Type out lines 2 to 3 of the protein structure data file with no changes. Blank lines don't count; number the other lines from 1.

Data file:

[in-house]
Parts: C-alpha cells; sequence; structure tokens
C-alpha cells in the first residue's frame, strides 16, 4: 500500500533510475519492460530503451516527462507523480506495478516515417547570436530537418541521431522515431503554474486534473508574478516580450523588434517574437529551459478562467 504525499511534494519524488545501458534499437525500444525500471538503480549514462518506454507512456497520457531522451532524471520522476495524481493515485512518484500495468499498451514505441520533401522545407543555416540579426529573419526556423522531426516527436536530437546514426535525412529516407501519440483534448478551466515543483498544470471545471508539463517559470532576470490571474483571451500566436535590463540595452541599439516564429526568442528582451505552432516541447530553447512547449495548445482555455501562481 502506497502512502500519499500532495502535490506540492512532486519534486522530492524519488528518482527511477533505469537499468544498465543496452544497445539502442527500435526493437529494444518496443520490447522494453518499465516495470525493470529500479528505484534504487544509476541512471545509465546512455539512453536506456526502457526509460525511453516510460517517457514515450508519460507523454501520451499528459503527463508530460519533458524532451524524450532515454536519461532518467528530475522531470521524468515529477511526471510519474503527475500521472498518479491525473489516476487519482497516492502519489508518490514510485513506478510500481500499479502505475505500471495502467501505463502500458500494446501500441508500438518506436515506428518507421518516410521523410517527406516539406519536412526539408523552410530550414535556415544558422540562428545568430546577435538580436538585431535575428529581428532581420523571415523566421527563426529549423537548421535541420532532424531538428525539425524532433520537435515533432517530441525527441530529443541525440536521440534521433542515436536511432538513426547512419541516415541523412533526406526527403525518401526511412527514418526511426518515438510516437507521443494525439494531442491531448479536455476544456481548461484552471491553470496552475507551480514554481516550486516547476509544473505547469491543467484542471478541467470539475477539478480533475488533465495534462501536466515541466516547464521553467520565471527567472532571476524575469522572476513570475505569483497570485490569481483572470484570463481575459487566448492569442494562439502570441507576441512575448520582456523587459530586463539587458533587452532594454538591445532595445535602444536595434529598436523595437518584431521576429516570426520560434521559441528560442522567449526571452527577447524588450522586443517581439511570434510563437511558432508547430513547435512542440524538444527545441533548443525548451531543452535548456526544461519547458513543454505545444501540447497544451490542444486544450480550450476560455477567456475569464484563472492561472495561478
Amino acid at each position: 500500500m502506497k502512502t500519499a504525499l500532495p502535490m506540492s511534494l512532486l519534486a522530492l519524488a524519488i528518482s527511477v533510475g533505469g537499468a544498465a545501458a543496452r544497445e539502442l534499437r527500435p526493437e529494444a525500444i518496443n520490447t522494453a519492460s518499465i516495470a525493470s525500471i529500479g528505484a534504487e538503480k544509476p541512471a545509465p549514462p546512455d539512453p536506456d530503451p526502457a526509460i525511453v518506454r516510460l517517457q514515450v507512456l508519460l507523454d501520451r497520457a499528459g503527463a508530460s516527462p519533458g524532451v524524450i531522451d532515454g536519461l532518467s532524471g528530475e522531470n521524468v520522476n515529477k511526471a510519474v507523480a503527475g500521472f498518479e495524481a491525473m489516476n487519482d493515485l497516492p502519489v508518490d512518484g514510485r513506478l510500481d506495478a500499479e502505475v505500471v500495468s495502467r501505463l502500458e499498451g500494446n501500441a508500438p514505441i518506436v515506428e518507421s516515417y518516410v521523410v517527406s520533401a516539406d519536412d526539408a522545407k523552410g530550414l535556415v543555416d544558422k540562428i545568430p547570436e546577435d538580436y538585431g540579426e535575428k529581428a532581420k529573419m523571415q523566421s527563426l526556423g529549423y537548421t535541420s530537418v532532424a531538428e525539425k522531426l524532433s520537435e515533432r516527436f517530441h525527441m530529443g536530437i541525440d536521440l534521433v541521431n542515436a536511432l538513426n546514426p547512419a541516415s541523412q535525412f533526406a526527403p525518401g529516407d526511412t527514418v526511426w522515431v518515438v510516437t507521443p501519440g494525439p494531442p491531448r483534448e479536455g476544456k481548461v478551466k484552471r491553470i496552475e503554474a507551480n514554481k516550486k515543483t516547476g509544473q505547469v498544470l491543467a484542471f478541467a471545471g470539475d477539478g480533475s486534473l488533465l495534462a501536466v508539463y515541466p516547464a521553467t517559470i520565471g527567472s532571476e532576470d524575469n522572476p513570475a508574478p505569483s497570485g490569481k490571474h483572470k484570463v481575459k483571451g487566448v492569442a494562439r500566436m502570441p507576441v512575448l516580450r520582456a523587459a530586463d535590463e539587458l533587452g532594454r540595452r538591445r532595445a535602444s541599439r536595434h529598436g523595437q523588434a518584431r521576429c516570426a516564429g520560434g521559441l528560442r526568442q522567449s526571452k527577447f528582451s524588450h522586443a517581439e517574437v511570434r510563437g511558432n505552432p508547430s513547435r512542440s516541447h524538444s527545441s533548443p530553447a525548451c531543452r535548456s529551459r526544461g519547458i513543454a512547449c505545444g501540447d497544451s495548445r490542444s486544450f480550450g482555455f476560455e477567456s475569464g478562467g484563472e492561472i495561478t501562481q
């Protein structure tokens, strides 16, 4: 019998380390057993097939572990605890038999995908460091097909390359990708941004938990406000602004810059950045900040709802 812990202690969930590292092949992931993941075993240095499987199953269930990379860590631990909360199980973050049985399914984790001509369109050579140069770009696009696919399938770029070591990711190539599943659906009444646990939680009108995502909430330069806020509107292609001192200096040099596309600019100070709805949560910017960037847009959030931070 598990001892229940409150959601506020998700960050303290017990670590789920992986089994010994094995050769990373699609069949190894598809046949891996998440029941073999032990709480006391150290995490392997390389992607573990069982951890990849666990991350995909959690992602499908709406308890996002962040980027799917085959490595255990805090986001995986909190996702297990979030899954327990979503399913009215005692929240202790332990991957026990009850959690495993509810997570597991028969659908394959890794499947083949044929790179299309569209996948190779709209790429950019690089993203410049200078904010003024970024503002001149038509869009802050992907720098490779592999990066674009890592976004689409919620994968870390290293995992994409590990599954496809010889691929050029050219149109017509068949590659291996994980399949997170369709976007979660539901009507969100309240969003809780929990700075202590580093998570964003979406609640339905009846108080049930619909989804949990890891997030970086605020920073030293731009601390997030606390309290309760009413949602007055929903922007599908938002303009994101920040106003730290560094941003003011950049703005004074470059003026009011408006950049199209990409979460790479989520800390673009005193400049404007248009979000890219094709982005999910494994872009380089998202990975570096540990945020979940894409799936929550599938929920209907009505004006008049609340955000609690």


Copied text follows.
Parts: C-alpha cells; sequence; structure tokens
C-alpha cells in the first residue's frame, strides 16, 4: 500500500533510475519492460530503451516527462507523480506495478516515417547570436530537418541521431522515431503554474486534473508574478516580450523588434517574437529551459478562467 504525499511534494519524488545501458534499437525500444525500471538503480549514462518506454507512456497520457531522451532524471520522476495524481493515485512518484500495468499498451514505441520533401522545407543555416540579426529573419526556423522531426516527436536530437546514426535525412529516407501519440483534448478551466515543483498544470471545471508539463517559470532576470490571474483571451500566436535590463540595452541599439516564429526568442528582451505552432516541447530553447512547449495548445482555455501562481 502506497502512502500519499500532495502535490506540492512532486519534486522530492524519488528518482527511477533505469537499468544498465543496452544497445539502442527500435526493437529494444518496443520490447522494453518499465516495470525493470529500479528505484534504487544509476541512471545509465546512455539512453536506456526502457526509460525511453516510460517517457514515450508519460507523454501520451499528459503527463508530460519533458524532451524524450532515454536519461532518467528530475522531470521524468515529477511526471510519474503527475500521472498518479491525473489516476487519482497516492502519489508518490514510485513506478510500481500499479502505475505500471495502467501505463502500458500494446501500441508500438518506436515506428518507421518516410521523410517527406516539406519536412526539408523552410530550414535556415544558422540562428545568430546577435538580436538585431535575428529581428532581420523571415523566421527563426529549423537548421535541420532532424531538428525539425524532433520537435515533432517530441525527441530529443541525440536521440534521433542515436536511432538513426547512419541516415541523412533526406526527403525518401526511412527514418526511426518515438510516437507521443494525439494531442491531448479536455476544456481548461484552471491553470496552475507551480514554481516550486516547476509544473505547469491543467484542471478541467470539475477539478480533475488533465495534462501536466515541466516547464521553467520565471527567472532571476524575469522572476513570475505569483497570485490569481483572470484570463481575459487566448492569442494562439502570441507576441512575448520582456523587459530586463539587458533587452532594454538591445532595445535602444536595434529598436523595437518584431521576429516570426520560434521559441528560442522567449526571452527577447524588450522586443517581439511570434510563437511558432508547430513547435512542440524538444527545441533548443525548451531543452535548456526544461519547458513543454505545444501540447497544451490542444486544450480550450476560455477567456475569464484563472492561472495561478